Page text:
OpenJurist

838 F2d 1157 Brown v. United States

838 F.2d 1157

Dewey BROWN, as the Personal Representative of the Estate of
Charlie Brown, Plaintiff-Appellee,
v.
UNITED STATES of America, Defendant-Appellant.

No. 86-5705.

United States Court of Appeals,
Eleventh Circuit.

March 1, 1988.

Leon B. Kellner, U.S. Atty., Michael Minkin, David O. Leiwant, Linda Collins Hertz, Asst. U.S. Attys., Miami, Fla., for U.S.

Mark J. Feldman, Miami, Fla., for Dewey Brown.

Appeal from the United States District Court for the Southern District of Florida.

Before TJOFLAT and VANCE, Circuit Judges, and ALLGOOD*, Senior District Judge.

PER CURIAM:

1

In this wrongful death suit against the United States, the district court found liability and awarded damages in the amount of $49,328.50. On appeal, the United States argues that the district court lacked subject matter jurisdiction because the claimant failed properly to exhaust administrative remedies as required by 28 U.S.C. Sec. 2675(a) (1982). Alternatively, the United States argues that it is entitled to a setoff equal to the amount received by the claimant in settlement of a state court suit involving different defendants but the same wrongful death. We find merit to the United States' alternative argument and accordingly reverse.

I.

2

In March 1983, Charlie Brown filed a medical malpractice suit in the federal district court. The suit arose from his treatment at two medical facilities, Jackson Memorial Hospital and the Veterans Administration (VA) Hospital in Miami. The complaint named five defendants: the United States,1 two physicians employed by Jackson Memorial, and two entities that owned and operated Jackson Memorial.2 The complaint alleged that Brown had received treatment at Jackson Memorial between October 1981 and February 1982, and then at the VA Hospital between February 1982 and April 1982, and that doctors at both facilities had negligently failed to diagnose the tongue and throat cancer from which Brown was then suffering.

3

With respect to the claims against the United States, Brown asserted jurisdiction under the Federal Tort Claims Act (FTCA), 28 U.S.C. Secs. 1346, 2671-2680 (1982). Brown had filed a claim with the VA eight months earlier and had therefore exhausted his administrative remedies as required by 28 U.S.C. Sec. 2675(a) (1982).3 With respect to the claims against the Jackson Memorial defendants, Brown asserted federal jurisdiction under the theory of pendent party jurisdiction.4

4

In March 1983, the district court dismissed those counts of the complaint that pertained to the four Jackson Memorial defendants. The court held that it did not have pendent party jurisdiction over those claims because the acts of negligence attributed to the Jackson Memorial defendants were separate and distinct from those attributed to the United States.5 Brown then filed a medical malpractice suit in a Florida state court, naming as defendants the four parties dismissed from the federal suit.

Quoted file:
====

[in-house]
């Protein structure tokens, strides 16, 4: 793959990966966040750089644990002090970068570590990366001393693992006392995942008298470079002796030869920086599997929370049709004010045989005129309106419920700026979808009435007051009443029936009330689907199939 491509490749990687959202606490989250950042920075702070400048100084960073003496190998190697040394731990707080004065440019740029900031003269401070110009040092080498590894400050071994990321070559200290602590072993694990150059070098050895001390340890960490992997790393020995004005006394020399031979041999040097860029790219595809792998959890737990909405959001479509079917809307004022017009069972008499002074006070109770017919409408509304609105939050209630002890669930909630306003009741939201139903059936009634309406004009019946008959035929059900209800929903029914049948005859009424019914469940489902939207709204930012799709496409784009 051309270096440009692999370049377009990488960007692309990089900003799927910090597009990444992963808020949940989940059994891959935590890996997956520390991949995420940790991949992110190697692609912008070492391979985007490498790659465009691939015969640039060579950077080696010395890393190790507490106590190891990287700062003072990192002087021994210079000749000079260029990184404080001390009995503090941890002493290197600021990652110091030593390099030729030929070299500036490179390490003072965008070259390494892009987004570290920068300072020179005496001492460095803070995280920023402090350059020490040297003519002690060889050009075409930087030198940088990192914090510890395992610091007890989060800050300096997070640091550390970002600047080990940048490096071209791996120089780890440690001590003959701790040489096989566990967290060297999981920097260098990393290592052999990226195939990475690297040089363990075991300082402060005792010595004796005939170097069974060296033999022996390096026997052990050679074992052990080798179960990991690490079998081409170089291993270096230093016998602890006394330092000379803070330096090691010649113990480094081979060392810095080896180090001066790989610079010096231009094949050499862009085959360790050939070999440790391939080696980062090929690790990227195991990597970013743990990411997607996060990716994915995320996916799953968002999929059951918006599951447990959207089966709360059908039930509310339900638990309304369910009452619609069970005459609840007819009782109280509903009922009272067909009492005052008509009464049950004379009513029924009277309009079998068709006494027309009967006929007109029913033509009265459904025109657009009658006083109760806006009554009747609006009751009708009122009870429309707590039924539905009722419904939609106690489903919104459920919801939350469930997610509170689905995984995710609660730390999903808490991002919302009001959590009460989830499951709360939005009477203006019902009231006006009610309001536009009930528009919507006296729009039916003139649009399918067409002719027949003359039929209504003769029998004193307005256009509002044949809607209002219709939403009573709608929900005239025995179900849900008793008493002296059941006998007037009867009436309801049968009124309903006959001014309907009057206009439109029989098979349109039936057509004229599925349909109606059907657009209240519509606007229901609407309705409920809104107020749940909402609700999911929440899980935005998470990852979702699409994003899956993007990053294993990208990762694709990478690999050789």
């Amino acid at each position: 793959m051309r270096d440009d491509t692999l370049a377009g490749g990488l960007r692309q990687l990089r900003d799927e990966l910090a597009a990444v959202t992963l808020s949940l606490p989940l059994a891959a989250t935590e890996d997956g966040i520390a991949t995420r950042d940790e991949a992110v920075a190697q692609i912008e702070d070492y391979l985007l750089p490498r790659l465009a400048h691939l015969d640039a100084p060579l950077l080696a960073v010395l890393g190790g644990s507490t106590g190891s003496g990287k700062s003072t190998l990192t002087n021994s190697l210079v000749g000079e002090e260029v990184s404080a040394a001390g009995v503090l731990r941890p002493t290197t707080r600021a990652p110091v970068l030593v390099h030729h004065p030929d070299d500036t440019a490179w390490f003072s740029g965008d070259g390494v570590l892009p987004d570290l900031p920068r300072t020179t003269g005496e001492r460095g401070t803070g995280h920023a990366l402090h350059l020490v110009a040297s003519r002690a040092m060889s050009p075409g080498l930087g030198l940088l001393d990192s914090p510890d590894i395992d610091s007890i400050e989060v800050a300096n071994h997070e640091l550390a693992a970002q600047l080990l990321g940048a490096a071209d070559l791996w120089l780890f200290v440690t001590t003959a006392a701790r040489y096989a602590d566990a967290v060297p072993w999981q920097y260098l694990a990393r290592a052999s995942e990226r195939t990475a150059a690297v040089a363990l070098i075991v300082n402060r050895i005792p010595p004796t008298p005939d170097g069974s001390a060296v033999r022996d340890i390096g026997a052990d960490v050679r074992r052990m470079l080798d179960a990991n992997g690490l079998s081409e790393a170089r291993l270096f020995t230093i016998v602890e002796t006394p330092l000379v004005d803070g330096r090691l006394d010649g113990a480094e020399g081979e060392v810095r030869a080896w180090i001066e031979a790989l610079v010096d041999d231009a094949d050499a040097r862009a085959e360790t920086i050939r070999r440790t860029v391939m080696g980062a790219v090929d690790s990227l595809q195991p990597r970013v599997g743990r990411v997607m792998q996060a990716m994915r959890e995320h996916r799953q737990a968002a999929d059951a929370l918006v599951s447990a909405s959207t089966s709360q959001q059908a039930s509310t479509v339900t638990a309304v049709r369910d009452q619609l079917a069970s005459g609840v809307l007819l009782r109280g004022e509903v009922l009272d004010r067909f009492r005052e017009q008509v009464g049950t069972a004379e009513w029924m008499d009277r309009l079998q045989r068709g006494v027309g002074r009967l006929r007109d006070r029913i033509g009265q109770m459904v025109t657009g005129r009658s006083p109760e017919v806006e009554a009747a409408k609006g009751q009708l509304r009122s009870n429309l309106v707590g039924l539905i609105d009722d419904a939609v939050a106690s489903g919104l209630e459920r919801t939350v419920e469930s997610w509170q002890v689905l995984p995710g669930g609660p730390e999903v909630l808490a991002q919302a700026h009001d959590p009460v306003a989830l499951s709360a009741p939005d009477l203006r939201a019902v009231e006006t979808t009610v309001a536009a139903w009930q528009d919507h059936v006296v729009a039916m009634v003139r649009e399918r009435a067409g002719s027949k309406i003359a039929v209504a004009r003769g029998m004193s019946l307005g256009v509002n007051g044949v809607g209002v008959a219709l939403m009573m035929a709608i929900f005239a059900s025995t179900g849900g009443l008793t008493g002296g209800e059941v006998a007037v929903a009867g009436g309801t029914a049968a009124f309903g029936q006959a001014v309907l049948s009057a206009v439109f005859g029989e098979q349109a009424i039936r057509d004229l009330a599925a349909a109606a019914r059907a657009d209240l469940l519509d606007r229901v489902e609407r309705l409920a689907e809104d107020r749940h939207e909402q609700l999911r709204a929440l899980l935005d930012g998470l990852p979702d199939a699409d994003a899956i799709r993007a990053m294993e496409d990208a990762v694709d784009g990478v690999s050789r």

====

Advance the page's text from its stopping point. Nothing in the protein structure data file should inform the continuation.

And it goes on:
5

Charlie Brown died before either the state court malpractice suit or the federal court malpractice suit reached trial. On February 1, 1984, Charlie Brown's attorney filed a wrongful death claim with the VA. One week later, the attorney moved the federal district court to substitute Dewey Brown, who had been appointed personal representative of Charlie Brown's estate, as party plaintiff in the suit originally commenced by Charlie Brown. At the same time, the attorney moved the court to amend the complaint so as to set forth an action for wrongful death under Fla.Stat. Sec. 768.19 (1985).

6

The United States opposed both motions, contending that Dewey Brown had failed to satisfy the jurisdictional prerequisite set forth in 28 U.S.C. Sec. 2675(a) (1982).6 Section 2675(a) provides that as a prerequisite to maintaining a suit against the United States under the FTCA, a plaintiff must present notice of his claim to the appropriate federal agency, in this case the VA. Only after the claim has been denied or six months have passed may the plaintiff sue in federal court on the claim. Id. Conceding that the decedent had satisfied this requirement with respect to the original personal injury suit, the United States argued that the wrongful death action was a new action and as such required a separate administrative filing. Although the decedent's attorney had in fact made a new filing setting forth a wrongful death claim, the requisite six months had not yet passed.

7

The district court held that the wrongful death claimant could rely on the filing made in connection with the original personal injury suit. The court observed that "[w]hile the measure of any damages recovered in this case under the Wrongful Death Act will vary from those potentially recoverable under the original malpractice claims, the underlying 'claims' are identical, and administrative proceedings on them have long since been exhausted." Accordingly, the court granted the motions to amend the complaint and the case proceeded to trial in June 1985.

8

Meanwhile, upon Charlie Brown's death, the state court malpractice suit against the Jackson Memorial defendants had also been transformed into a wrongful death suit. As in the federal court suit, Dewey Brown had been substituted as plaintiff. Furthermore, as in the federal court suit, the wrongful death claims were brought under Fla.Stat. Sec. 768.19 (1985). The parties to the state court suit entered into settlement negotiations, and, on July 8, 1985, Dewey Brown and Charlie Brown's surviving daughter signed a release with the defendants, settling the case for $237,500. The settlement agreement provided that "[t]his Release ... expressly excludes any and all claims ... against the United States."

9